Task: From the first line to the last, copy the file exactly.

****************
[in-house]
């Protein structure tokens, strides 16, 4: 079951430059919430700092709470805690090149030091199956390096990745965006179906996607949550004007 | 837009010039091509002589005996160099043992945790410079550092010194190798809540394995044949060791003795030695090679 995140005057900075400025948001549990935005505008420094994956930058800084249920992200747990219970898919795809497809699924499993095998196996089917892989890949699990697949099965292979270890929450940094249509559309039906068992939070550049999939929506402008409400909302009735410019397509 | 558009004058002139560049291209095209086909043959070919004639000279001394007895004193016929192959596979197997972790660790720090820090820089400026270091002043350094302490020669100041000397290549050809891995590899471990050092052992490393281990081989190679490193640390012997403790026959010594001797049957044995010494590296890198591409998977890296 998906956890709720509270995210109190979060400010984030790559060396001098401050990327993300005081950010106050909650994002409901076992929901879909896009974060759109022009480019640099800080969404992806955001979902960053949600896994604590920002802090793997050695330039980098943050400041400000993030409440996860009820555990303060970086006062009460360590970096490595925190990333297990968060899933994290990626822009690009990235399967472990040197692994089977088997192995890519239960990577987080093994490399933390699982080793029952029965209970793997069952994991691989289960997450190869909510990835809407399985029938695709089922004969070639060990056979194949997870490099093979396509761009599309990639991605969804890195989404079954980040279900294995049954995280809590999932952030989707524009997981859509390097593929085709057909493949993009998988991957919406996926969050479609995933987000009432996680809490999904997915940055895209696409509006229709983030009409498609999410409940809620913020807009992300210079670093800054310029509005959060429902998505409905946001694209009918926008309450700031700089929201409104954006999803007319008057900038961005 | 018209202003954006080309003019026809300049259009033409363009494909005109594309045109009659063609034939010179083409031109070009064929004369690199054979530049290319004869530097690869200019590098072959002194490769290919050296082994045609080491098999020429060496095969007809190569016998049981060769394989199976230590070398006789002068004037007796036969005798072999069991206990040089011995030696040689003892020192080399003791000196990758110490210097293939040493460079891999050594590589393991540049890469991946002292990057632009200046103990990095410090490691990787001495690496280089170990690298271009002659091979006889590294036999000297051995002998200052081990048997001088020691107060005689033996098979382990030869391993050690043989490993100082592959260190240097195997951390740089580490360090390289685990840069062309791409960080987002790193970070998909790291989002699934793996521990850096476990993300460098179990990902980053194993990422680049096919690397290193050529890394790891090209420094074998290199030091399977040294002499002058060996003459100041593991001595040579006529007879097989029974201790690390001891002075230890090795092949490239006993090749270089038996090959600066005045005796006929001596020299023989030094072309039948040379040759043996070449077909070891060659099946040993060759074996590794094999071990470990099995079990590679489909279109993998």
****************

[in-house]
């Protein structure tokens, strides 16, 4: 079951430059919430700092709470805690090149030091199956390096990745965006179906996607949550004007 | 837009010039091509002589005996160099043992945790410079550092010194190798809540394995044949060791003795030695090679 995140005057900075400025948001549990935005505008420094994956930058800084249920992200747990219970898919795809497809699924499993095998196996089917892989890949699990697949099965292979270890929450940094249509559309039906068992939070550049999939929506402008409400909302009735410019397509 | 558009004058002139560049291209095209086909043959070919004639000279001394007895004193016929192959596979197997972790660790720090820090820089400026270091002043350094302490020669100041000397290549050809891995590899471990050092052992490393281990081989190679490193640390012997403790026959010594001797049957044995010494590296890198591409998977890296 998906956890709720509270995210109190979060400010984030790559060396001098401050990327993300005081950010106050909650994002409901076992929901879909896009974060759109022009480019640099800080969404992806955001979902960053949600896994604590920002802090793997050695330039980098943050400041400000993030409440996860009820555990303060970086006062009460360590970096490595925190990333297990968060899933994290990626822009690009990235399967472990040197692994089977088997192995890519239960990577987080093994490399933390699982080793029952029965209970793997069952994991691989289960997450190869909510990835809407399985029938695709089922004969070639060990056979194949997870490099093979396509761009599309990639991605969804890195989404079954980040279900294995049954995280809590999932952030989707524009997981859509390097593929085709057909493949993009998988991957919406996926969050479609995933987000009432996680809490999904997915940055895209696409509006229709983030009409498609999410409940809620913020807009992300210079670093800054310029509005959060429902998505409905946001694209009918926008309450700031700089929201409104954006999803007319008057900038961005 | 018209202003954006080309003019026809300049259009033409363009494909005109594309045109009659063609034939010179083409031109070009064929004369690199054979530049290319004869530097690869200019590098072959002194490769290919050296082994045609080491098999020429060496095969007809190569016998049981060769394989199976230590070398006789002068004037007796036969005798072999069991206990040089011995030696040689003892020192080399003791000196990758110490210097293939040493460079891999050594590589393991540049890469991946002292990057632009200046103990990095410090490691990787001495690496280089170990690298271009002659091979006889590294036999000297051995002998200052081990048997001088020691107060005689033996098979382990030869391993050690043989490993100082592959260190240097195997951390740089580490360090390289685990840069062309791409960080987002790193970070998909790291989002699934793996521990850096476990993300460098179990990902980053194993990422680049096919690397290193050529890394790891090209420094074998290199030091399977040294002499002058060996003459100041593991001595040579006529007879097989029974201790690390001891002075230890090795092949490239006993090749270089038996090959600066005045005796006929001596020299023989030094072309039948040379040759043996070449077909070891060659099946040993060759074996590794094999071990470990099995079990590679489909279109993998």